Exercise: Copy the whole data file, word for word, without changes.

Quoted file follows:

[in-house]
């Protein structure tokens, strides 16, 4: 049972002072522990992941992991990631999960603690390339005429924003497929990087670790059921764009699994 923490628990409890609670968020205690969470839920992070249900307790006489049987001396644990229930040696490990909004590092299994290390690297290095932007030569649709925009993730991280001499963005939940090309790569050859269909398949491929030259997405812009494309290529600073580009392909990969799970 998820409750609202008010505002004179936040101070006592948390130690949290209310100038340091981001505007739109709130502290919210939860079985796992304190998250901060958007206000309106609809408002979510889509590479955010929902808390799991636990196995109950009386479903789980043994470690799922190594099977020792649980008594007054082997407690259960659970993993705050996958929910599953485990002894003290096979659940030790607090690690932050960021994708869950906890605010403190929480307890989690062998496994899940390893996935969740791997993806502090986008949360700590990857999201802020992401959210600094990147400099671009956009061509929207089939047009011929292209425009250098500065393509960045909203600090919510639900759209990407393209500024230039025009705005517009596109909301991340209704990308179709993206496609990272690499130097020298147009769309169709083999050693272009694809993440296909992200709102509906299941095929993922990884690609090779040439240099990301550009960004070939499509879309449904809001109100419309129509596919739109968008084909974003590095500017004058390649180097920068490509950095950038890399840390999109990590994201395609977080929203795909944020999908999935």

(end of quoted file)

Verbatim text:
[in-house]
């Protein structure tokens, strides 16, 4: 049972002072522990992941992991990631999960603690390339005429924003497929990087670790059921764009699994 923490628990409890609670968020205690969470839920992070249900307790006489049987001396644990229930040696490990909004590092299994290390690297290095932007030569649709925009993730991280001499963005939940090309790569050859269909398949491929030259997405812009494309290529600073580009392909990969799970 998820409750609202008010505002004179936040101070006592948390130690949290209310100038340091981001505007739109709130502290919210939860079985796992304190998250901060958007206000309106609809408002979510889509590479955010929902808390799991636990196995109950009386479903789980043994470690799922190594099977020792649980008594007054082997407690259960659970993993705050996958929910599953485990002894003290096979659940030790607090690690932050960021994708869950906890605010403190929480307890989690062998496994899940390893996935969740791997993806502090986008949360700590990857999201802020992401959210600094990147400099671009956009061509929207089939047009011929292209425009250098500065393509960045909203600090919510639900759209990407393209500024230039025009705005517009596109909301991340209704990308179709993206496609990272690499130097020298147009769309169709083999050693272009694809993440296909992200709102509906299941095929993922990884690609090779040439240099990301550009960004070939499509879309449904809001109100419309129509596919739109968008084909974003590095500017004058390649180097920068490509950095950038890399840390999109990590994201395609977080929203795909944020999908999935």